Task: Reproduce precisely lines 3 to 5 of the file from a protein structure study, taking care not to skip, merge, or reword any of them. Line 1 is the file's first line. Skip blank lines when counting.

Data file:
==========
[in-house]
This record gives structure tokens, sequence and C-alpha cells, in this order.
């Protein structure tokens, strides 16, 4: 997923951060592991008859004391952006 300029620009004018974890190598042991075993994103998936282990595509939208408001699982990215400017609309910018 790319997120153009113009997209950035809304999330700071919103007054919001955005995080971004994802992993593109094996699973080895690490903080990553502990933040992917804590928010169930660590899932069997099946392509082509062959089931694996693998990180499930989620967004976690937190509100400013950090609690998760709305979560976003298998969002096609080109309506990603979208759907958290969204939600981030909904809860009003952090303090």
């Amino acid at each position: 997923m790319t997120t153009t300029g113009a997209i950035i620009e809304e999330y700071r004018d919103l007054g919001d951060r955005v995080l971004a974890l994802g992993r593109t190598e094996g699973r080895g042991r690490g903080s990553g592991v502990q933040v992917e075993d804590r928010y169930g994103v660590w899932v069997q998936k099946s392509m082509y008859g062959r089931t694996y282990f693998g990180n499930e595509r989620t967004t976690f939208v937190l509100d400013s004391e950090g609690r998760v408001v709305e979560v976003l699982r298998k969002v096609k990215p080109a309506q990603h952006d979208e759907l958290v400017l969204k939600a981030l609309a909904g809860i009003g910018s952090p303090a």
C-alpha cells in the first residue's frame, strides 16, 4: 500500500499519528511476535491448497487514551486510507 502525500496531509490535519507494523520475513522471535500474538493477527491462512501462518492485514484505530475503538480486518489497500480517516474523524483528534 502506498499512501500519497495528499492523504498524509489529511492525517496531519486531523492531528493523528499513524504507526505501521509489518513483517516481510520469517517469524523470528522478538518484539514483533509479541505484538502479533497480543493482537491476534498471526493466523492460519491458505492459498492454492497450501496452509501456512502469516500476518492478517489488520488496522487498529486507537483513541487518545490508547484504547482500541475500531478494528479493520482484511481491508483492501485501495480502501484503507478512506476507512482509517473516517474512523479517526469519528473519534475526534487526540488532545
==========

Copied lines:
């Protein structure tokens, strides 16, 4: 997923951060592991008859004391952006 300029620009004018974890190598042991075993994103998936282990595509939208408001699982990215400017609309910018 790319997120153009113009997209950035809304999330700071919103007054919001955005995080971004994802992993593109094996699973080895690490903080990553502990933040992917804590928010169930660590899932069997099946392509082509062959089931694996693998990180499930989620967004976690937190509100400013950090609690998760709305979560976003298998969002096609080109309506990603979208759907958290969204939600981030909904809860009003952090303090």
């Amino acid at each position: 997923m790319t997120t153009t300029g113009a997209i950035i620009e809304e999330y700071r004018d919103l007054g919001d951060r955005v995080l971004a974890l994802g992993r593109t190598e094996g699973r080895g042991r690490g903080s990553g592991v502990q933040v992917e075993d804590r928010y169930g994103v660590w899932v069997q998936k099946s392509m082509y008859g062959r089931t694996y282990f693998g990180n499930e595509r989620t967004t976690f939208v937190l509100d400013s004391e950090g609690r998760v408001v709305e979560v976003l699982r298998k969002v096609k990215p080109a309506q990603h952006d979208e759907l958290v400017l969204k939600a981030l609309a909904g809860i009003g910018s952090p303090a």
C-alpha cells in the first residue's frame, strides 16, 4: 500500500499519528511476535491448497487514551486510507 502525500496531509490535519507494523520475513522471535500474538493477527491462512501462518492485514484505530475503538480486518489497500480517516474523524483528534 502506498499512501500519497495528499492523504498524509489529511492525517496531519486531523492531528493523528499513524504507526505501521509489518513483517516481510520469517517469524523470528522478538518484539514483533509479541505484538502479533497480543493482537491476534498471526493466523492460519491458505492459498492454492497450501496452509501456512502469516500476518492478517489488520488496522487498529486507537483513541487518545490508547484504547482500541475500531478494528479493520482484511481491508483492501485501495480502501484503507478512506476507512482509517473516517474512523479517526469519528473519534475526534487526540488532545